When I was in high school, I nearly failed Algebra II. In the end, I pulled through with a C- and vowed to never take another math class.
What I know now is that my problem was not the teacher, but how I approached the subject. As young Mathematicians, we are taught to practice mechanical arithmetic over and over, and are forbidden to use our calculators on tests. The reason? Obviously because that machine can solve the problems easily. Taking it one step further, as a budding programmer I wrote programs on my home computer to perform the calculations that take so long by hand. By the time I entered my Algebra II class, I had it in my head that solving a problem always involved a logical progression of operations, and I was just waiting for my teacher to tell me the steps.
I don’t remember the exact problem, but I do remember the question I had: “where in this equation does it tell you to multiply through by 1/2 on both sides???” For the first time in my life, I just didn’t “get it.” I wanted my teacher to give me the step-by-step formula to solve for x. She wanted us to be Mathematicians.
This plagued me for the next couple of years. Most students would just abandon the subject and move on, but I had a bit of an ego about my intelligence. I SHOULD be able to understand it. Unfortunately I was still holding on to my mindset that everything in the world is deterministic and mechanical. I had come to the same conclusion that Newton had: if I were to have infinite knowledge about every particle in the universe at this moment, I could predict the future.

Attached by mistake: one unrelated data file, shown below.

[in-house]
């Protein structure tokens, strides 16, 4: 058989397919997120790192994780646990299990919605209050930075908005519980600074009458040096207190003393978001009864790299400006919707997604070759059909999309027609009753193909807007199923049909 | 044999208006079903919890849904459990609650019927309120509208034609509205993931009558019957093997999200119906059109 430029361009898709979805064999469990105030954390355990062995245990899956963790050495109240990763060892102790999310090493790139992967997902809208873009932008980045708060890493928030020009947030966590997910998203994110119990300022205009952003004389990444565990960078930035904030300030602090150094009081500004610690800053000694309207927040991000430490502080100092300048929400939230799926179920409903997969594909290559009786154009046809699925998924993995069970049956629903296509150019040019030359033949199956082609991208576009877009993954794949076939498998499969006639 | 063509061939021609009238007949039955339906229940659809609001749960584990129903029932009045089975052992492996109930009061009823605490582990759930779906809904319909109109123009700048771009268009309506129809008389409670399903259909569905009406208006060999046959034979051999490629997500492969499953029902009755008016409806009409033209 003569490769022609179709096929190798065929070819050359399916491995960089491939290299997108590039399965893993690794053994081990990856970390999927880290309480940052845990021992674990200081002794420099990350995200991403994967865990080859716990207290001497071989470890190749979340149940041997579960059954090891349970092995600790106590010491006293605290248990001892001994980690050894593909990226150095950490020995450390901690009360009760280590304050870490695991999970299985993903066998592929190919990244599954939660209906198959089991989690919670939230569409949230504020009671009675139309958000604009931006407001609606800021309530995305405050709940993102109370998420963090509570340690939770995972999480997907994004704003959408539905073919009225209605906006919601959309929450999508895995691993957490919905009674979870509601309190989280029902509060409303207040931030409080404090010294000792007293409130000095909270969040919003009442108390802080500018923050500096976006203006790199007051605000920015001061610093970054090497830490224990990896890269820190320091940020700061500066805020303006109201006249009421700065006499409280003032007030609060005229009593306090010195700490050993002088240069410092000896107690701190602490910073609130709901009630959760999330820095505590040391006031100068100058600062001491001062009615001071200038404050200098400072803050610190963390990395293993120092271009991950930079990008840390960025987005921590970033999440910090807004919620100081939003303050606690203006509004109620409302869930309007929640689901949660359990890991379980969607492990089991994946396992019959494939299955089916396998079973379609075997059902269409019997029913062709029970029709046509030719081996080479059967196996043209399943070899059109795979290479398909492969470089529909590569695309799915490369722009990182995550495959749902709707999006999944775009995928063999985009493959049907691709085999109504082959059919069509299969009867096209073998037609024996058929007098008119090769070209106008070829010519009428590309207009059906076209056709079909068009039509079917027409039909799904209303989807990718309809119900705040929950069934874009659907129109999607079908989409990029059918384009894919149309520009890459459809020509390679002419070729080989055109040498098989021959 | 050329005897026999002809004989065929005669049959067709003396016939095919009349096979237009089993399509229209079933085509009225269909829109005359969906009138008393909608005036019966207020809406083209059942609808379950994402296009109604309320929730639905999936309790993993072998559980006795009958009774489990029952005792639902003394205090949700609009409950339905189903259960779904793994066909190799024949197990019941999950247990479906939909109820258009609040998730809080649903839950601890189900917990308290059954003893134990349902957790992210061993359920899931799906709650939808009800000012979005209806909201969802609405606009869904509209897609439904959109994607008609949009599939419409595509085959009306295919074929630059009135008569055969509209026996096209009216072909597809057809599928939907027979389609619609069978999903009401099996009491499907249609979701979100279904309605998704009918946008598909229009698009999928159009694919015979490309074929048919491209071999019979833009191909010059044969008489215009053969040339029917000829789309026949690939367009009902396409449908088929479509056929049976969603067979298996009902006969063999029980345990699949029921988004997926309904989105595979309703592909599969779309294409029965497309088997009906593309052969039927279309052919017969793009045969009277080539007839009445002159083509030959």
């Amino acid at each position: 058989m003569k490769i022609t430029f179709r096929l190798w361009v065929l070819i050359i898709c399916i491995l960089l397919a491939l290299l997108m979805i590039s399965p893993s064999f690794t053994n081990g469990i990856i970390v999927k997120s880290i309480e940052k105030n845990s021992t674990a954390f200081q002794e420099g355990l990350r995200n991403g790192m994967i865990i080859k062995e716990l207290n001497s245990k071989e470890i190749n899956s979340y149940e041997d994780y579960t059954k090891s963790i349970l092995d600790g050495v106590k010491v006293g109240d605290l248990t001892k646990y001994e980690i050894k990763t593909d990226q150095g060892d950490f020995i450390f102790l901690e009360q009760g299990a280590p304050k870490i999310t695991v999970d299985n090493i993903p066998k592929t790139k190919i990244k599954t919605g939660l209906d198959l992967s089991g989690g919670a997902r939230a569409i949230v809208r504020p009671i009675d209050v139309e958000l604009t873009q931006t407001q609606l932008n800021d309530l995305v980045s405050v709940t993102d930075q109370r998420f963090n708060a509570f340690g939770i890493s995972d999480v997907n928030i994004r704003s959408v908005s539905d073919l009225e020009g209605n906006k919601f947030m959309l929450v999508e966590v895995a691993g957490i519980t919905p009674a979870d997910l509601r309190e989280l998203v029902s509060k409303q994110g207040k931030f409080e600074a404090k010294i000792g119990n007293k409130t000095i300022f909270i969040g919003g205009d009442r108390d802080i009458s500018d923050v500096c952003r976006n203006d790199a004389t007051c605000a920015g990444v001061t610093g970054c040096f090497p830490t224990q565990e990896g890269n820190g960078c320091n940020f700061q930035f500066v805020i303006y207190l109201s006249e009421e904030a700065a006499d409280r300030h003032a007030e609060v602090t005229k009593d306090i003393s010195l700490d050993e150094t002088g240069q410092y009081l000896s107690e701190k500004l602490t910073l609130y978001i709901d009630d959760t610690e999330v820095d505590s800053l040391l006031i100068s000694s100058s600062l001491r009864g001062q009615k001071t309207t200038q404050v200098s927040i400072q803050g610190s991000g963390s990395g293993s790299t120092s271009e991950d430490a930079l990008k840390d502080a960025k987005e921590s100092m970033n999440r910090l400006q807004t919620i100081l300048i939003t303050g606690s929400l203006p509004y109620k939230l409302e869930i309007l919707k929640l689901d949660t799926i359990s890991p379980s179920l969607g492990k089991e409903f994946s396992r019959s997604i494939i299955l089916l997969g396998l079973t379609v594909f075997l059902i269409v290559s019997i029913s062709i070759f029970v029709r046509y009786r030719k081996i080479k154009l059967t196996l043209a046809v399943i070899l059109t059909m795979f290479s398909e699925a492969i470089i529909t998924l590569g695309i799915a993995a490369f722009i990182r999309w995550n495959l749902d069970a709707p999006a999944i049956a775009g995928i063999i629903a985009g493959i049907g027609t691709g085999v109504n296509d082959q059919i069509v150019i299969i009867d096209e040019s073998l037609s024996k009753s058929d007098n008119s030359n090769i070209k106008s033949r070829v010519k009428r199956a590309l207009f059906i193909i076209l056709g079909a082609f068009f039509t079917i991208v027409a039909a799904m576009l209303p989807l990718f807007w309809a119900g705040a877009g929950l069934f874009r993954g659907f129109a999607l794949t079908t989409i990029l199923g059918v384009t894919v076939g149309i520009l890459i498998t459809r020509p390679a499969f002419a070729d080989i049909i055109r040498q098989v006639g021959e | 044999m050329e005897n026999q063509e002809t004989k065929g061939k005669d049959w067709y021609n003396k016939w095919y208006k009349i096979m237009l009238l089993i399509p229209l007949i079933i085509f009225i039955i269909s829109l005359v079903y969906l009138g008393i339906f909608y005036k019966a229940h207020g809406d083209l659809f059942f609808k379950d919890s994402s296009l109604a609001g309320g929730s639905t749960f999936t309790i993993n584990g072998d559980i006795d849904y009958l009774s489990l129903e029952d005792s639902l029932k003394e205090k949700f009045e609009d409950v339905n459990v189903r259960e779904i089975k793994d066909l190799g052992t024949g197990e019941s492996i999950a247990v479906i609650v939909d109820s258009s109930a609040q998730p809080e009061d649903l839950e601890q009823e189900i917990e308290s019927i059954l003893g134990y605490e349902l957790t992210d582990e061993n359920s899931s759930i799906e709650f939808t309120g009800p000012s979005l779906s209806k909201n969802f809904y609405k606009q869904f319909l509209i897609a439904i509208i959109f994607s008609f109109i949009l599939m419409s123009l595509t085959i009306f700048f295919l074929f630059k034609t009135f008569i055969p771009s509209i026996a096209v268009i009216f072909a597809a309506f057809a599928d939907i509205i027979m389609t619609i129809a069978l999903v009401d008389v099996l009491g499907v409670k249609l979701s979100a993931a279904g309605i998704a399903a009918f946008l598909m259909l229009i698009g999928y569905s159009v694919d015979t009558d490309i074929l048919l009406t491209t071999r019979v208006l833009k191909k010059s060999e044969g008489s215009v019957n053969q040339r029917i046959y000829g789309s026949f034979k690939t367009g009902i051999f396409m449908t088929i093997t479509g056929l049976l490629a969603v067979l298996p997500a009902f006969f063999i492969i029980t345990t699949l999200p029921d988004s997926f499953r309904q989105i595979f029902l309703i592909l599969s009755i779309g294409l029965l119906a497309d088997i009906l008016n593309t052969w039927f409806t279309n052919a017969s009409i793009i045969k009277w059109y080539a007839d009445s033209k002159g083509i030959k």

I was unable (or unwilling) to let go of my preconceptions and change the way I thought. It wasn’t until I retrained my brain that I came to truly appreciate Mathematics. Sure, it can be approached with rote computation and analysis, but the really beautiful discoveries come from the same place as paintings and music and dance. It is the process of creativity and it’s not easy to nail down how exactly it happens.
So now I’ve become obsessed with this. Although I’ve abandoned any ideas of formalizing creativity, I can’t help but wonder what a Mathematician was thinking when he or she came up with some particularly clever proof or method. I hope to use these pages to example this, in some cases to simply marvel, and in others to provide some insight to begin to explain “how did they think of that?”